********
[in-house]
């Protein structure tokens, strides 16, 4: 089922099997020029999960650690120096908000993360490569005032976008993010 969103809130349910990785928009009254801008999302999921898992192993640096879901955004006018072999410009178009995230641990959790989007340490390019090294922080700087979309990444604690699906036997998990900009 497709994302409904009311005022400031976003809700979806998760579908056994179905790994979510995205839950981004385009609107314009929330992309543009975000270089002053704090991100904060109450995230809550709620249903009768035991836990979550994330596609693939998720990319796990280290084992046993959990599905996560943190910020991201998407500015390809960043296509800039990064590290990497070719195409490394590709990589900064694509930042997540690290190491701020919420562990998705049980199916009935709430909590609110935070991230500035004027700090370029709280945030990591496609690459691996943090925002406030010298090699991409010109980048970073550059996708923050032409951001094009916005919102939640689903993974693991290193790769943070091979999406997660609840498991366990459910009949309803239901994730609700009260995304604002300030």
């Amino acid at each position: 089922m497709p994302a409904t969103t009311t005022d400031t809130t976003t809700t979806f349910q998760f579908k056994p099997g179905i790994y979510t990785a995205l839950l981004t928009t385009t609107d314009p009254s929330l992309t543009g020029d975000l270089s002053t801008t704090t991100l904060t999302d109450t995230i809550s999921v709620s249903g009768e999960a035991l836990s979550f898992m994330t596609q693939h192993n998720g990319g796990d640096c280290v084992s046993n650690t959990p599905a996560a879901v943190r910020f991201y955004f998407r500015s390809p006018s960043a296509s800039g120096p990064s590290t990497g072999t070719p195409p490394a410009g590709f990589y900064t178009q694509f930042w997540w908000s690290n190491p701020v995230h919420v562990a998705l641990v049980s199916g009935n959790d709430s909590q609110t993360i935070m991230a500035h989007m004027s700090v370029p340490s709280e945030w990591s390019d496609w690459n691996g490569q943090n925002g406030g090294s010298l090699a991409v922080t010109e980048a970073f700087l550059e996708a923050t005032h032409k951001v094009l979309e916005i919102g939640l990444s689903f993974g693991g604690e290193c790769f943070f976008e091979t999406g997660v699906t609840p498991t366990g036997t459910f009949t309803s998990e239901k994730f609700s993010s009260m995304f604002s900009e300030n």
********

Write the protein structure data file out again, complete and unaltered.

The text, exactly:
[in-house]
């Protein structure tokens, strides 16, 4: 089922099997020029999960650690120096908000993360490569005032976008993010 969103809130349910990785928009009254801008999302999921898992192993640096879901955004006018072999410009178009995230641990959790989007340490390019090294922080700087979309990444604690699906036997998990900009 497709994302409904009311005022400031976003809700979806998760579908056994179905790994979510995205839950981004385009609107314009929330992309543009975000270089002053704090991100904060109450995230809550709620249903009768035991836990979550994330596609693939998720990319796990280290084992046993959990599905996560943190910020991201998407500015390809960043296509800039990064590290990497070719195409490394590709990589900064694509930042997540690290190491701020919420562990998705049980199916009935709430909590609110935070991230500035004027700090370029709280945030990591496609690459691996943090925002406030010298090699991409010109980048970073550059996708923050032409951001094009916005919102939640689903993974693991290193790769943070091979999406997660609840498991366990459910009949309803239901994730609700009260995304604002300030």
């Amino acid at each position: 089922m497709p994302a409904t969103t009311t005022d400031t809130t976003t809700t979806f349910q998760f579908k056994p099997g179905i790994y979510t990785a995205l839950l981004t928009t385009t609107d314009p009254s929330l992309t543009g020029d975000l270089s002053t801008t704090t991100l904060t999302d109450t995230i809550s999921v709620s249903g009768e999960a035991l836990s979550f898992m994330t596609q693939h192993n998720g990319g796990d640096c280290v084992s046993n650690t959990p599905a996560a879901v943190r910020f991201y955004f998407r500015s390809p006018s960043a296509s800039g120096p990064s590290t990497g072999t070719p195409p490394a410009g590709f990589y900064t178009q694509f930042w997540w908000s690290n190491p701020v995230h919420v562990a998705l641990v049980s199916g009935n959790d709430s909590q609110t993360i935070m991230a500035h989007m004027s700090v370029p340490s709280e945030w990591s390019d496609w690459n691996g490569q943090n925002g406030g090294s010298l090699a991409v922080t010109e980048a970073f700087l550059e996708a923050t005032h032409k951001v094009l979309e916005i919102g939640l990444s689903f993974g693991g604690e290193c790769f943070f976008e091979t999406g997660v699906t609840p498991t366990g036997t459910f009949t309803s998990e239901k994730f609700s993010s009260m995304f604002s900009e300030n």